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Old 03-12-2016, 07:51 PM
WarrZone WarrZone is offline
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Small Stream Rod/Reel Question

After spending a good amount of time on the small streams of AZ, I've become fed up with my 9' 5 wt starter rod. It is just a bit too cumbersome in such tight quarters. So I'm looking to upgrade and downsize. Can anyone share their recommendations (length, weight, and even make) for a rod and reel best suited for small stream fishing? I've been thinking of a 7' 3 wt but wanted to get a more experienced anglers opinion before pulling the trigger. Any tips would be appreciated. Thanks.
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Old 03-12-2016, 10:42 PM
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dp820 dp820 is offline
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This is a really open ended question though it's a good one. It totally depends on what you are looking for and how much you want to spend. With some of the high end rods from major rod makers costing $700+/-, you can quickly be into $1000 worth of rod and reel if you wanted to. I wouldn't recommend that right away unless money is no object to you. There are all sorts of choices for less than that with great value. There are a few guys on this blog that are artists when it comes to rod building that could potentially get with you to have a custom rod made. I have never gone that route but there would be something special about that.

Personally, small stream fishing is what I most enjoy and I have a few rods in my arsenal that I like. One that I really like is the Orvis Superfine Carbon 7'6" 3wt. I like the full flex rod on a small stream that allows some of those small fish to put a good bend in the rod. That one cost me about $550 with a reel using a coupon discount.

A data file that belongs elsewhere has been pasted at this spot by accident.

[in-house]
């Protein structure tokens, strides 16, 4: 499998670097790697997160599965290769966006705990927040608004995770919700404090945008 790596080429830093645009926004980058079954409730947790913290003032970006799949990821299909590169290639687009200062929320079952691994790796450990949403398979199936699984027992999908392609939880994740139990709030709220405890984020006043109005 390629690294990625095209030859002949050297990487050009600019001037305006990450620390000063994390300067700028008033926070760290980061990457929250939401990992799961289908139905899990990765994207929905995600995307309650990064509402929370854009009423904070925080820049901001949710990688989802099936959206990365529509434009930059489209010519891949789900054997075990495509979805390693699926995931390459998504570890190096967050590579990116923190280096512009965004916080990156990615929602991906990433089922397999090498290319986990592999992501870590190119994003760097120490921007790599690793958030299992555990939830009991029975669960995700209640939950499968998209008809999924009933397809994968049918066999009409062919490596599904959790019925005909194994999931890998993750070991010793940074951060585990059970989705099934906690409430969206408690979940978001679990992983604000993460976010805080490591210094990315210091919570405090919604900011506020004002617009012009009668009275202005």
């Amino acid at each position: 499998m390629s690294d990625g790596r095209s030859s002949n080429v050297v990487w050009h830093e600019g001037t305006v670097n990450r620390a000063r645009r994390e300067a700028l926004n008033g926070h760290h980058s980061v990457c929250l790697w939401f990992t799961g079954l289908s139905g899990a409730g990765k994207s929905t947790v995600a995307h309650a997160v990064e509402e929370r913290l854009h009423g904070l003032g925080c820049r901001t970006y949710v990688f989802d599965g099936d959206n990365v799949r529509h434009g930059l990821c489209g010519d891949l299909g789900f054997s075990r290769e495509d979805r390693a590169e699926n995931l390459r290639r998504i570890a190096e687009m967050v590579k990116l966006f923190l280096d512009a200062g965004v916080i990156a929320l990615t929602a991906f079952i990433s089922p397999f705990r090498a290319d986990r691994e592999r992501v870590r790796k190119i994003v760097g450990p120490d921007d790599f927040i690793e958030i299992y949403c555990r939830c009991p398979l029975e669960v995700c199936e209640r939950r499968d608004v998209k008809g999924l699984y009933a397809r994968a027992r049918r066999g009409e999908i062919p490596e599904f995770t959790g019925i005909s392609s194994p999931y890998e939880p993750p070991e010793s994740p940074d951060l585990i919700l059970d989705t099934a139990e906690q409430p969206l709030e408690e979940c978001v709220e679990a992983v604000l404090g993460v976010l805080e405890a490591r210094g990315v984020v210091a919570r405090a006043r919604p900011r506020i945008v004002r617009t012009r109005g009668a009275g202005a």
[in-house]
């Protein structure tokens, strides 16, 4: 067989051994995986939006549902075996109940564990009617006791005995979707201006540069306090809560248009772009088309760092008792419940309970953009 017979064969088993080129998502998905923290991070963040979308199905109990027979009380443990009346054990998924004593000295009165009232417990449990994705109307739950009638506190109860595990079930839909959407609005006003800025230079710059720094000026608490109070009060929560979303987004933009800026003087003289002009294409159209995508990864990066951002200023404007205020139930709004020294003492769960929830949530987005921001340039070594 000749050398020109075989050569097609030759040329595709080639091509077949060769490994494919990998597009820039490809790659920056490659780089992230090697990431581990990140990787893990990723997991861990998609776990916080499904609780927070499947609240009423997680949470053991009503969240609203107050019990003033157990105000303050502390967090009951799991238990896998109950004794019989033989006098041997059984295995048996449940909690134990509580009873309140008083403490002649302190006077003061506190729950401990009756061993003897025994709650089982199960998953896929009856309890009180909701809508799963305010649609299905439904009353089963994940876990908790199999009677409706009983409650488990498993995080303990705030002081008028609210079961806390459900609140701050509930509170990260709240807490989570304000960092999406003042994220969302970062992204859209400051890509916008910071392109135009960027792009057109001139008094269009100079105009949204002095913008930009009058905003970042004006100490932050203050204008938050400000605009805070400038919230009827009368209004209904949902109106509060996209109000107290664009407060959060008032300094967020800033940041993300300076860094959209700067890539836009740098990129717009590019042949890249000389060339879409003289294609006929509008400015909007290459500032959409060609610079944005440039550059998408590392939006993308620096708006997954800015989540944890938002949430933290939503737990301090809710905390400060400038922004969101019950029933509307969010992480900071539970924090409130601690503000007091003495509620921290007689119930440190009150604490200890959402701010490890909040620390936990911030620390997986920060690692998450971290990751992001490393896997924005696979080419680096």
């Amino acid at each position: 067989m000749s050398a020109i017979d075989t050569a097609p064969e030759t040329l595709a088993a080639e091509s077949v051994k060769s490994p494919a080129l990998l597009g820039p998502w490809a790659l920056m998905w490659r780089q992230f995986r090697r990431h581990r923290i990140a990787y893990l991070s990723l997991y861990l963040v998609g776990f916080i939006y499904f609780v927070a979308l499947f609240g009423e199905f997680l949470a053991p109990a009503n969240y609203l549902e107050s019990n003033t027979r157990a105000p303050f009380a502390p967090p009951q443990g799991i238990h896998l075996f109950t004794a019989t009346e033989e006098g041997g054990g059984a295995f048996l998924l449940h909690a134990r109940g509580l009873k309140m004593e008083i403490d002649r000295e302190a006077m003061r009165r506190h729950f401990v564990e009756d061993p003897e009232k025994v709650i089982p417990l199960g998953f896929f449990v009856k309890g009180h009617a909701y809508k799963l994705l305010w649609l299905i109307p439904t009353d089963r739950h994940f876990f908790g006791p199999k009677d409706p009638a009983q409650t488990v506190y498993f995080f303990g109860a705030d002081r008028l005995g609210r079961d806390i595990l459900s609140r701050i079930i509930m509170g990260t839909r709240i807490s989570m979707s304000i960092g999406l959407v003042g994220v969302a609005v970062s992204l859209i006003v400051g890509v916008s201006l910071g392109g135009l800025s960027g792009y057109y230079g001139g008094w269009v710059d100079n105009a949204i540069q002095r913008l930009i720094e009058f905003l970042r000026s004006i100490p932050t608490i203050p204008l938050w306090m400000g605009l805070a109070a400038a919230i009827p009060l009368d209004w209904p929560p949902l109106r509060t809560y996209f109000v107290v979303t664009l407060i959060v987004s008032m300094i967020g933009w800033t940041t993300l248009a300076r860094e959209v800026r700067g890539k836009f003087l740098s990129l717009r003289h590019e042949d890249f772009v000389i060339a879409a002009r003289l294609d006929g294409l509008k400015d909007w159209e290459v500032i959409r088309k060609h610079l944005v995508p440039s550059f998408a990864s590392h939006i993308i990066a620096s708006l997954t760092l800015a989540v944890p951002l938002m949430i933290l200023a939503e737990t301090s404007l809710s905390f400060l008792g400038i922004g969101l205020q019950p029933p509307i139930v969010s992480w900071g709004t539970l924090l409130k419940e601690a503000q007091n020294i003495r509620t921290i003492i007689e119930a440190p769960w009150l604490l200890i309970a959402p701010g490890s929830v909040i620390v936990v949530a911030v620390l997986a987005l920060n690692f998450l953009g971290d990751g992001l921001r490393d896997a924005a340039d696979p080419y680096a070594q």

With you being fairly new to the sport, my #1 suggestion for you on a shorter rod to fish small streams is the Cabelas Traditional III 7'6" 4wt. They run $99 but Cabelas puts them on sale for $69 4 or 5 times a year. This rod is by no means the greatest or most sensitive rod in the world, but it fishes well above it's price point. It fishes like a $200-$300 rod. It has a medium-fast action that offers some good feel and good backbone. I picked one up as a backup rod about 2 years ago and once I fished it I waited for a sale and went and grabbed another one and have taught 3 of my buddies that wanted to learn to fish small streams.

Good luck and let us know what you settle on. Tight lines.
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Old 03-12-2016, 10:59 PM
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SAT SAT is offline
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^^good suggestions. In general a 2-4wt rod in a 7' 6" or less is what you should go for. Lots of options depending on $ range. I have a relatively cheap TFO Pro
7' 6 3wt that I really like, an Orvis Superfine Touch 6' 1wt(on the pricey side) that I love, and a $25 3/4wt 6' 6" Eagle Claw Featherlight fiberglass rod that is great. Don't think that you have to spend a ton. They are all great and get the job done with pleasure.

One thing you need to keep in mind is the specific Creek you'll be fishing. Some creeks have only smaller fish in general which is where my 6 foot 1wt comes into play. However, other Arizona small streams have not only small fish but also the occasional brute. That's where a 4wt will come in handy but still be versatile.
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Old 03-13-2016, 12:08 AM
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almostlost almostlost is offline
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I think a 7-7'6" 3 wt is a perfect rod like you were thinking. If you get one with a "fuller flex" it will work really well from the smaller fish to the occasional big boy, with only the smallest streams being a bit of an overkill.

I really enjoy fiberglass as I find it has that deeper flex which also allows for close quarter roll casting but can also air out a simi seal leech-perfect for a lot of rim creeks.

Also, don't be afraid to look at some of the smaller builders out there (some on this site) that are making some really great, beautiful and original rods.
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Old 03-13-2016, 01:11 AM
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Newby Newby is offline